Wednesday, September 9, 2009

Blogging for the ages

Susan M. Schultz, a poet , small press publisher and author of the excellent Tinfish Editor's Blog, has an interesting post where she speculates about the objective criteria that might eventually form when we discuss evaluate blog writing. She considers the misgivings critics and readers with a strong prejudice for print have over the alacrity of opinion that speed our way in the wake of a book publication, a political event, a contention over public policy; the writing is called "too bloggy", changing the term into a negative, with the implication being that blog writing will the death of English prose with it's surfeit of drifting diction, under-researched opinions, breezy informality and, worst of all, the erasure of the reflective pause between what's been witnessed and one's response to it.

The "considered opinion " is near extinct the conservative scribes among us insist. "Response", an analysis of a subject's contents, assertions and a presentation of counter assertions, is replaced with "reaction", too often the knee jerk variety, with an in-extractable reliance on hearsay, received opinions, gossip, fear monger, walled off world views. Not a pretty sight. Schultz thankfully does not let the matter rest on a casual bemoaning on the lack of standards for bloggers; we will and are creating the standards that will have standards the lot of us will be expected to aspire to, regardless of a blog's focus, political, literary, popular culture. The standards will be in place because, I suspect, the lot of us want to be read again and again , certainly more than the once-over.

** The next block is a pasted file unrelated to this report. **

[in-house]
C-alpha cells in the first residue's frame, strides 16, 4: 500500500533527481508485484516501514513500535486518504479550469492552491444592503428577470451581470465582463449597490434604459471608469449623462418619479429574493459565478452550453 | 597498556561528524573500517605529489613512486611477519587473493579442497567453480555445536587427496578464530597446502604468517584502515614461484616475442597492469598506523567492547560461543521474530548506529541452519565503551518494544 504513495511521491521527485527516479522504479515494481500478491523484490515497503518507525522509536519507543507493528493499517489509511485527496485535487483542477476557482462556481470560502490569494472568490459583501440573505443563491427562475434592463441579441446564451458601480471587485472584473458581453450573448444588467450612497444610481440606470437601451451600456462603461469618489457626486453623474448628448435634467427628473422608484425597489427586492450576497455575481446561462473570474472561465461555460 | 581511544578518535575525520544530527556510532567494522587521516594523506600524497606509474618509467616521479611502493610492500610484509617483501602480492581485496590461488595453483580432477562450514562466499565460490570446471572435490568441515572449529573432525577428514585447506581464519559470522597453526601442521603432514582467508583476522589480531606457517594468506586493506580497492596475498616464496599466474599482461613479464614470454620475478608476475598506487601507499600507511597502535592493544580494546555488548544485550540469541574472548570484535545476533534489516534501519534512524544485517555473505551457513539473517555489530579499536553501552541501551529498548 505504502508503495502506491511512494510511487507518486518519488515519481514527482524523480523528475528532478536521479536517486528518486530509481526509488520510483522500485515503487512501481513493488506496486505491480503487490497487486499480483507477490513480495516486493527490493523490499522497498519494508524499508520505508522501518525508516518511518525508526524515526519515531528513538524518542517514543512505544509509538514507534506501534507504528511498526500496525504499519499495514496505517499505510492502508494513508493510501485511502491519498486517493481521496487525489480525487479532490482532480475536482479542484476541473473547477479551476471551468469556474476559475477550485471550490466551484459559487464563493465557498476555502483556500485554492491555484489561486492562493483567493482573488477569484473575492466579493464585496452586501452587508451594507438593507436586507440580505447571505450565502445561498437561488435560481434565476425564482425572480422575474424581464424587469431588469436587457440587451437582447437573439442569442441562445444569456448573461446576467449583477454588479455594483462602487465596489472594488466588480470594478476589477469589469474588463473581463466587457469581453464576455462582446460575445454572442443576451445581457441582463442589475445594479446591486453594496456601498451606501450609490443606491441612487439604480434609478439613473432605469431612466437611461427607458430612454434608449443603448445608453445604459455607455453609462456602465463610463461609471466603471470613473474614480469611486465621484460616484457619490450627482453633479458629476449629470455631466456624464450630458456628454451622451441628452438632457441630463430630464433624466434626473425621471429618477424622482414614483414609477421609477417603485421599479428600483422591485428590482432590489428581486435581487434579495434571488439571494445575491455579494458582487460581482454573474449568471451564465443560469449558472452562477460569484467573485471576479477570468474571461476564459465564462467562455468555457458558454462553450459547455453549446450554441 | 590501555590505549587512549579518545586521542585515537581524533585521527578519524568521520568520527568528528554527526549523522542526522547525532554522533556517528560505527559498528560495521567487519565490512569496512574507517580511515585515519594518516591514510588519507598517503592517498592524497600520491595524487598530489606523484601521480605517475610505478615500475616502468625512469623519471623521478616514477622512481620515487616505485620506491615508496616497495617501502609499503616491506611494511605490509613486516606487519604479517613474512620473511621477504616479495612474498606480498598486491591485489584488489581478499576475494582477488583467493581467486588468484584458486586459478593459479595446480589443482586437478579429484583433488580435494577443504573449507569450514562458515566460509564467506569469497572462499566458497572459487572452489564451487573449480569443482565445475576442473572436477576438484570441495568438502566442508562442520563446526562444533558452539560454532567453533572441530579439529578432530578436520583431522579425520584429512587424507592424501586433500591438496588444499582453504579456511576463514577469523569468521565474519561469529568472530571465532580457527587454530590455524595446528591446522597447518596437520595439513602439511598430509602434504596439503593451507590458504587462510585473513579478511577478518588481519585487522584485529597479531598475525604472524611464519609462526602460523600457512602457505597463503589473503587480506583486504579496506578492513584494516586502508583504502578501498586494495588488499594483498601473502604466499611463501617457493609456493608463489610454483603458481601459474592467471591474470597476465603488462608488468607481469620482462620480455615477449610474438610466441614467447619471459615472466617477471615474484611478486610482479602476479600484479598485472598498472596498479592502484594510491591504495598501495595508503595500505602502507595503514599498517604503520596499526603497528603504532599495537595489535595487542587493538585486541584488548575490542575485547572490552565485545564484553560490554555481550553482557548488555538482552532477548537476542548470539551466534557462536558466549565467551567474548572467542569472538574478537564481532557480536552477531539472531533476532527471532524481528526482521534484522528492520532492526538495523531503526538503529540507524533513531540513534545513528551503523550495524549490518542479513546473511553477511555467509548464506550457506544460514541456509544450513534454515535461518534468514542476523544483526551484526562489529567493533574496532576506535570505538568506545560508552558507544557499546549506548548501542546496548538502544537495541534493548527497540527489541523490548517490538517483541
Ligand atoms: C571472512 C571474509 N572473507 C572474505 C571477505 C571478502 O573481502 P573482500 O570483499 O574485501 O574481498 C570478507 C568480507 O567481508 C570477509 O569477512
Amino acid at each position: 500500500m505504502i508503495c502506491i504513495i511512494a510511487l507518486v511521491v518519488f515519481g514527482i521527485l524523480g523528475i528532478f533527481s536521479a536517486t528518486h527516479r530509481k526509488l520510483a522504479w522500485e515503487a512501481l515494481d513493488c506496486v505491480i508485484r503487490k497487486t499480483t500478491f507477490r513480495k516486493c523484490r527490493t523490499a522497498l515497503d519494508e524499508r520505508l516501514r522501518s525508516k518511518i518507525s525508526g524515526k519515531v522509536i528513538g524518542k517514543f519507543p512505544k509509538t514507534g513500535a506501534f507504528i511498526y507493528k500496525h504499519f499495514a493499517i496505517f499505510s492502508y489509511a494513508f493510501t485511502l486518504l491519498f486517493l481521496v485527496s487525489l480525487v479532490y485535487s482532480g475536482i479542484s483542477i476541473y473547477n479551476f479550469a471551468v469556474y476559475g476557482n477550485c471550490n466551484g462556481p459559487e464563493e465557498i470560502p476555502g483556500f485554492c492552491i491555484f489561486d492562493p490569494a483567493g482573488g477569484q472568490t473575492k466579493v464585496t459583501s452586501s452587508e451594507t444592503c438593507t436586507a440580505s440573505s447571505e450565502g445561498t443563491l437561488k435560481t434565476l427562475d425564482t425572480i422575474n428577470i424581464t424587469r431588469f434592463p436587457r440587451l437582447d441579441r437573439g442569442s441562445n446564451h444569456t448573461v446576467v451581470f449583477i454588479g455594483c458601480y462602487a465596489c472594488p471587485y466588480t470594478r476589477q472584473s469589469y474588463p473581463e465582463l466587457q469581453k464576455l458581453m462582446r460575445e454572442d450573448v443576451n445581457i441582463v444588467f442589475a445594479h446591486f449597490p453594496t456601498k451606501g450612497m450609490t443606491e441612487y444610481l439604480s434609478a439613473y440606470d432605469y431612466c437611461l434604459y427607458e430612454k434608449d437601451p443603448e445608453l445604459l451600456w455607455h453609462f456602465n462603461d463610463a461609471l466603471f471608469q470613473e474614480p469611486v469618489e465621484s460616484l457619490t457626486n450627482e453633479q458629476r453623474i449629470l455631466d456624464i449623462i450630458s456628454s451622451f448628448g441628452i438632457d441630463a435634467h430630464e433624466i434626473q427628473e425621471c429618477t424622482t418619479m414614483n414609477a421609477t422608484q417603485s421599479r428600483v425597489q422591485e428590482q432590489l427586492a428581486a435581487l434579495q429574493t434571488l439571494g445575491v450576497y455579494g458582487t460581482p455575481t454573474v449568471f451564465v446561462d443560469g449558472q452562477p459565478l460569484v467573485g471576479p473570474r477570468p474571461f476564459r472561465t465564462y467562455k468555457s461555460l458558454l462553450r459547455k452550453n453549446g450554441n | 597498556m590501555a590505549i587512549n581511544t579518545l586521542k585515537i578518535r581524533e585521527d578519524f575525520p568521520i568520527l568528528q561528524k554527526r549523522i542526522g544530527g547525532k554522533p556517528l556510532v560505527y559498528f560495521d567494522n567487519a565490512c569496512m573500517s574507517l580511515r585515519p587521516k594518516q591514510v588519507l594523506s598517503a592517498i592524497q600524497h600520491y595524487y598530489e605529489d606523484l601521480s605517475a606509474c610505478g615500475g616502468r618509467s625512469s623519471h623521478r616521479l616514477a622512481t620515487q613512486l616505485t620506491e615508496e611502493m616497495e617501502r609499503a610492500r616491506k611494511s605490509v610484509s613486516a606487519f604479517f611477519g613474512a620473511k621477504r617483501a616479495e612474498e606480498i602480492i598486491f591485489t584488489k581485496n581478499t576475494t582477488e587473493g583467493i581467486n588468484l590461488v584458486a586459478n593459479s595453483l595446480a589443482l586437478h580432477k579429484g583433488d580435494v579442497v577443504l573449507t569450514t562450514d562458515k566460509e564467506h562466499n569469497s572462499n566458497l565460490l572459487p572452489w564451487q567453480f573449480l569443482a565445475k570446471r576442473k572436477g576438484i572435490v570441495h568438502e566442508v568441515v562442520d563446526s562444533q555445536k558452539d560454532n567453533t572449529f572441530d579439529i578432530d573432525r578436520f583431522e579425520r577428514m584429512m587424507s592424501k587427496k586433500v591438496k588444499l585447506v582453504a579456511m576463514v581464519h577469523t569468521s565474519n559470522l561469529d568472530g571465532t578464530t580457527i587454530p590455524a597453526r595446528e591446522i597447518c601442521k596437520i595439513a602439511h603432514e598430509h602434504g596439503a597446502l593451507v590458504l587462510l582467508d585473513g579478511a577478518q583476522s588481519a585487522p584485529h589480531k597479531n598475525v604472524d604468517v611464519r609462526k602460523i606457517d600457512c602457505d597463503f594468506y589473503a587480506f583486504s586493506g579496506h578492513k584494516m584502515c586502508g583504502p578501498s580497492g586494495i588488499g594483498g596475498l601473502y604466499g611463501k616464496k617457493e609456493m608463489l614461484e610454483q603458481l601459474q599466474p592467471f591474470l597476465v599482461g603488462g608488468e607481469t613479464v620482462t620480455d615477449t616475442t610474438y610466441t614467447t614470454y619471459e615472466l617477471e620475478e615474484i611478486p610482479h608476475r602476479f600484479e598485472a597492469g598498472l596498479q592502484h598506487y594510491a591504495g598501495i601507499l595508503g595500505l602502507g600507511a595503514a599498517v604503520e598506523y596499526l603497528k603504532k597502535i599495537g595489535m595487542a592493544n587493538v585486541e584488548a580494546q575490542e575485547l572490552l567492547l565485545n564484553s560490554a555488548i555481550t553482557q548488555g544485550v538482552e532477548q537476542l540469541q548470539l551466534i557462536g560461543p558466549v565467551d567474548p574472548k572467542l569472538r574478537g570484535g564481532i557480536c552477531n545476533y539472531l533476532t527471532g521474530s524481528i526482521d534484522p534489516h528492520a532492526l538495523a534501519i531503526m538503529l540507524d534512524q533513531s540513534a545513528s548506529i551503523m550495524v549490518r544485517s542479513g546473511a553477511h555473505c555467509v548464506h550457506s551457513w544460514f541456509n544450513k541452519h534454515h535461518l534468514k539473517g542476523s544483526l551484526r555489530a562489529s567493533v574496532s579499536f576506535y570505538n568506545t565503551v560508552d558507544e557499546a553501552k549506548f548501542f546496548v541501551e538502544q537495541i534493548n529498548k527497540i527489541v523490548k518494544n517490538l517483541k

The forlorn yearning for immortality remains strong even with the whiplash pace of internet news cycles. She list 8 salient points she suggests for what a readable, well considered blog should have. I think it's a good place to start as bloggers start turn professional.The blunt fact awaiting those who actively demean blogging is that at the end of the day blogging is writing above all else. One needn't wax too generally about the history of how new technologies changed the character of writing--the invention of the printing press made the book a public commonplace and made for writing that was for the general reader, not the entombed specialist, priest or benign dictator. The emphasis of writing had changed, of course, but it was writing all the same, professional writing this time, in popular genres, for a growing audience, and there was the inevitable turn in the elitist thinking that there was simply nothing they could do to put the genie back in the bottle and instead accepted the inevitability of movable type, books and a growing literate population.
Blogs, whether we like it or not, mean more writers, and as with all else that has come before, critical terms and criteria are still being formed--the best will remain , the rest will fade, simply vanish. We all know that not everything published in print form initially are sentences without peer; most books chew the root, to be honest. The same for blog writing, I think, and we're already seeing standards form bloggers will be held accountable to.